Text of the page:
Views sought on future of Newham as local plan set for refresh
- Credit: Archant
The town hall is seeking views on its plan for homes, businesses and infrastructure in Newham.
Anyone who lives and works in the borough is encouraged to share their comments and ideas on a new local plan.
It considers where homes and businesses can be built as well as the roads, equipment and facilities needed to support the changes.
Mayor of Newham Rokhsana Fiaz said: "The local plan is the key planning tool that helps define the wider development of the borough.
"I want to ensure our residents are at the heart of this plan and have their say so their views drive this important process.
"I’d urge residents to get involved in the consultation process in person, online or via the virtual workshops and make their voices heard."
A consultation runs until December 17 with stalls, online workshops and a questionnaire offering people a way to take part.
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The responses will help the council gauge whether its proposals to address Newham’s needs and challenges have public support.
According to the council, Newham has the third largest population in the capital with numbers set to increase to 465,435 by 2030.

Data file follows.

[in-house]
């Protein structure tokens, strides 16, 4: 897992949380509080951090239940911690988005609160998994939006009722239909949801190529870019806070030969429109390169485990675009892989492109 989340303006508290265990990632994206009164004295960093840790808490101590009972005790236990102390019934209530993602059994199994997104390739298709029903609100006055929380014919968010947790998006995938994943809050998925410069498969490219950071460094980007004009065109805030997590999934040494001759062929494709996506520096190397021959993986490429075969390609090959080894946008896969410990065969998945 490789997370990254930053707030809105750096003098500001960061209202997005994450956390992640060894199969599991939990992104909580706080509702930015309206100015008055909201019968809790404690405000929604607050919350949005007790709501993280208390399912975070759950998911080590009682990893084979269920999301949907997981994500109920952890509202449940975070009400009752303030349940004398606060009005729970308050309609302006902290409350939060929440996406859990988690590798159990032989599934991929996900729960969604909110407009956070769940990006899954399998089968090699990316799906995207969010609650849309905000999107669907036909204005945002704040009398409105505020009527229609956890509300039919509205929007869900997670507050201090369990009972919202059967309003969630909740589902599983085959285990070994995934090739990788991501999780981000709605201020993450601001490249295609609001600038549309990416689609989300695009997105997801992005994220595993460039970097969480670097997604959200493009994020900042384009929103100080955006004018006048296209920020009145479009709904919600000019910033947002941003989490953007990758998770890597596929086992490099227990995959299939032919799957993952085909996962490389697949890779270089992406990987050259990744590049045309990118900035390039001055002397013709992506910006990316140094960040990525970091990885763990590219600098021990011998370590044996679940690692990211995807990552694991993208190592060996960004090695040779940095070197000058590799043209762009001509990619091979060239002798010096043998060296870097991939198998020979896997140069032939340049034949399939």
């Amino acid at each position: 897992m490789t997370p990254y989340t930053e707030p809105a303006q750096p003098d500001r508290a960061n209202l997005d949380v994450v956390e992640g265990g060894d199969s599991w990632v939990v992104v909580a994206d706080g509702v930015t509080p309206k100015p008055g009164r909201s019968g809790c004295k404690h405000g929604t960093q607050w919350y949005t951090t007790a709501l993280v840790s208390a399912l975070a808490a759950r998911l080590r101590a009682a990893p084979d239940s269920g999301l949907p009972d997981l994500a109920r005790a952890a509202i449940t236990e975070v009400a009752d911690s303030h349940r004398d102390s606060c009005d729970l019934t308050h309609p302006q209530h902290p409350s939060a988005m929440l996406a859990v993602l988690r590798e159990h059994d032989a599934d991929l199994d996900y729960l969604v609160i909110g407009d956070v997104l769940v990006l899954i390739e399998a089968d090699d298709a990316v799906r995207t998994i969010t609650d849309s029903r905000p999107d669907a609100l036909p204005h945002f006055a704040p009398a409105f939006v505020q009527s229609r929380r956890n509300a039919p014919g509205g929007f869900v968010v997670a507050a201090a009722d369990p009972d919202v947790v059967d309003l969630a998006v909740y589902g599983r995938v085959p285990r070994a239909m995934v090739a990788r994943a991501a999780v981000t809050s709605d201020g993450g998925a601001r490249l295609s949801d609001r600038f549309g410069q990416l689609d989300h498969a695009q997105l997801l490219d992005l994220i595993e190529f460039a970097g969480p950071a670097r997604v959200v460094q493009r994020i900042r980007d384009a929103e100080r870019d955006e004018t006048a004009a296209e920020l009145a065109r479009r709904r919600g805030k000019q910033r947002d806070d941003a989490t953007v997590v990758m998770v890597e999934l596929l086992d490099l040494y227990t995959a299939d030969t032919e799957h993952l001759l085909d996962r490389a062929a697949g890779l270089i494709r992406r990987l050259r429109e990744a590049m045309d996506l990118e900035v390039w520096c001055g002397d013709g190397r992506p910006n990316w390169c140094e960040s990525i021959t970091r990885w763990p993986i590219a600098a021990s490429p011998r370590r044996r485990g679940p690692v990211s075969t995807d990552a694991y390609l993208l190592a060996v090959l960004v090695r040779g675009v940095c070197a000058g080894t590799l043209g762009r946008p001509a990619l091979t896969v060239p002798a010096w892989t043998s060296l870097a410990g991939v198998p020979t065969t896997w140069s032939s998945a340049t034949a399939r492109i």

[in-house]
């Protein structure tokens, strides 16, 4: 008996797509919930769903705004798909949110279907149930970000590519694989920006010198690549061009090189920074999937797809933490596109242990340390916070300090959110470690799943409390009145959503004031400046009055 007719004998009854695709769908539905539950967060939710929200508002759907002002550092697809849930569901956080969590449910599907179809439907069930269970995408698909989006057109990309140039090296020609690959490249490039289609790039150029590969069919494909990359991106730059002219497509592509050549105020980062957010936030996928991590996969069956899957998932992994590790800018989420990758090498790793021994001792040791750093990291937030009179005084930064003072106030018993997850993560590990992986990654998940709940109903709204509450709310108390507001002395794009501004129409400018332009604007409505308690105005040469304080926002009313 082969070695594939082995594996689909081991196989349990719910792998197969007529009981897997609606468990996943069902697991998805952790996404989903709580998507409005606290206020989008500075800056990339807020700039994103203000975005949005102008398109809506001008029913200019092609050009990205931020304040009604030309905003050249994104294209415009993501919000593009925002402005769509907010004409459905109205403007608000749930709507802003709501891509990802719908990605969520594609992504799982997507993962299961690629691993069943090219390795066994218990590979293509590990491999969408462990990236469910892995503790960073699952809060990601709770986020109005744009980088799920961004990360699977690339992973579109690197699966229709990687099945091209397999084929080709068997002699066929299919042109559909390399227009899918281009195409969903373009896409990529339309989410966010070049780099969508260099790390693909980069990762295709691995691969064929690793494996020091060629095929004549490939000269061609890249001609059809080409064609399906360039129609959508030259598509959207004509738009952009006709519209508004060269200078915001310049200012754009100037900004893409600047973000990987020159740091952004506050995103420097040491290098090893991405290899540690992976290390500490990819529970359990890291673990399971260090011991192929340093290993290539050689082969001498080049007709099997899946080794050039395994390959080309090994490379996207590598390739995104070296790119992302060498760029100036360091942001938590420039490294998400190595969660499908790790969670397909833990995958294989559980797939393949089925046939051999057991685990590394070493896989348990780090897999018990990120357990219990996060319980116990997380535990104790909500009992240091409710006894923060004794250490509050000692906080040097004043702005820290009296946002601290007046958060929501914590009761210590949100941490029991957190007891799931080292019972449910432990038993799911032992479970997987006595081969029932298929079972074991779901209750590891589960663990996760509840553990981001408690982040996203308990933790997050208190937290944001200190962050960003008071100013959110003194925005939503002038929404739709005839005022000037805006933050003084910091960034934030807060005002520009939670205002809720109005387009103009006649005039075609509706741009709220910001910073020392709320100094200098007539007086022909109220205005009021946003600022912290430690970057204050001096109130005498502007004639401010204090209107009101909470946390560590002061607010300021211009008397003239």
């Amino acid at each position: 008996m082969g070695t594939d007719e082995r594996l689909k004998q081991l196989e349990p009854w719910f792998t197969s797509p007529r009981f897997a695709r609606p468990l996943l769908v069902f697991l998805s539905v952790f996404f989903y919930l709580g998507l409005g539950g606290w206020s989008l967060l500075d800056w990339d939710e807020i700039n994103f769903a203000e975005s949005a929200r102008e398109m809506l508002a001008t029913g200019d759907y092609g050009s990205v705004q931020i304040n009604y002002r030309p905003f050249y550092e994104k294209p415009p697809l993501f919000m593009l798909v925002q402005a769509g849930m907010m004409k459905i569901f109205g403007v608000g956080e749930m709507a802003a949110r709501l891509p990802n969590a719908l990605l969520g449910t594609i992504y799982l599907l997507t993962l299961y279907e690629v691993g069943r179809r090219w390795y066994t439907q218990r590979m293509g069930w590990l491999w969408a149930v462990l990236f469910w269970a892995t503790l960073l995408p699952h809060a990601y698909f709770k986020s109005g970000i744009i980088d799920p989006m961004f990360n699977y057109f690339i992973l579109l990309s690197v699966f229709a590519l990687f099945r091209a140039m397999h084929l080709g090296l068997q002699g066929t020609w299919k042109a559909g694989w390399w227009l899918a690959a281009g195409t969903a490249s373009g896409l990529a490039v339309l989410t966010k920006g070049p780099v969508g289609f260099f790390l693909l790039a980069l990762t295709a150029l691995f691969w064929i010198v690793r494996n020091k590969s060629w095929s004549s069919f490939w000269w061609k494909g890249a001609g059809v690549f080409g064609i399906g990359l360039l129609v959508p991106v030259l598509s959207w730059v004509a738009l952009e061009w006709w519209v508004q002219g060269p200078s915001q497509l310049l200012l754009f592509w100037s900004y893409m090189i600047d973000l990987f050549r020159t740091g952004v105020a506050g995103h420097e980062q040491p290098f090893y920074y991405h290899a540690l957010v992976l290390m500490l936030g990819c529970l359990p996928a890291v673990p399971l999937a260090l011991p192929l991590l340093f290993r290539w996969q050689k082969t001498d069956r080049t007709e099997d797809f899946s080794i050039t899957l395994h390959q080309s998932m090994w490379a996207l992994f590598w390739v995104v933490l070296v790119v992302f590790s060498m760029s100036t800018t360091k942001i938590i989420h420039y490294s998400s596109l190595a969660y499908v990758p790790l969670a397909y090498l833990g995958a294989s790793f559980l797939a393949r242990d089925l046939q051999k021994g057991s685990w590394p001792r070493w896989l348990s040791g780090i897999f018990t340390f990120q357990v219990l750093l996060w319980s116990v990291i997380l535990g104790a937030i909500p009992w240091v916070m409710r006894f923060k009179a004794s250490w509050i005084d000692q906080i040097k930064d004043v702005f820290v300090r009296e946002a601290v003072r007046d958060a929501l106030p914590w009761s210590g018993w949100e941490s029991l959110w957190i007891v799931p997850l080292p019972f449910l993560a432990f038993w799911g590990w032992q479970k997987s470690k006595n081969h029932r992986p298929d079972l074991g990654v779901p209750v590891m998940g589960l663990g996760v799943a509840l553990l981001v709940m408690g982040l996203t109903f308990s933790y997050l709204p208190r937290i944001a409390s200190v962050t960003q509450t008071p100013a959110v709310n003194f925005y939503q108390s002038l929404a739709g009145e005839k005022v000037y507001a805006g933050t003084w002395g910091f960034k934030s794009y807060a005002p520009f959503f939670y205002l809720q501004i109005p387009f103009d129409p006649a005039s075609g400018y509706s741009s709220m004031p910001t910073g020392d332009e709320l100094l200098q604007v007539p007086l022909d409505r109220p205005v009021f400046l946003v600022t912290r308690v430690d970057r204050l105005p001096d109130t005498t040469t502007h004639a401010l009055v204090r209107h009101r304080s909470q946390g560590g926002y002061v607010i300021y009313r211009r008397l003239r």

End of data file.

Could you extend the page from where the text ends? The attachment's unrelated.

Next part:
Average private rents shot up by about 40 per cent between 2014 and 2019, and the average median house price was £415,000 as of December.
There are 12,535 registered businesses in the borough with 94pc employing fewer than nine people.
Besides being used to assess planning applications, the local plan manages growth, regeneration and development in Newham.
A Newham Council spokesperson said: "It is fundamental to the way the borough develops – which itself is a key influencer on the quality of life in Newham."
All councils are required to have an up-to-date local plan, with Newham refreshing its own in order to plan for the next 15 years.
It aims to respond to Newham's ambitions to deliver growth which works for everyone, to support recovery from Covid-19 and to address the climate emergency.
Among the things up for discussion are community facilities, play spaces for children, biodiversity, healthier eateries, social homes and public toilets.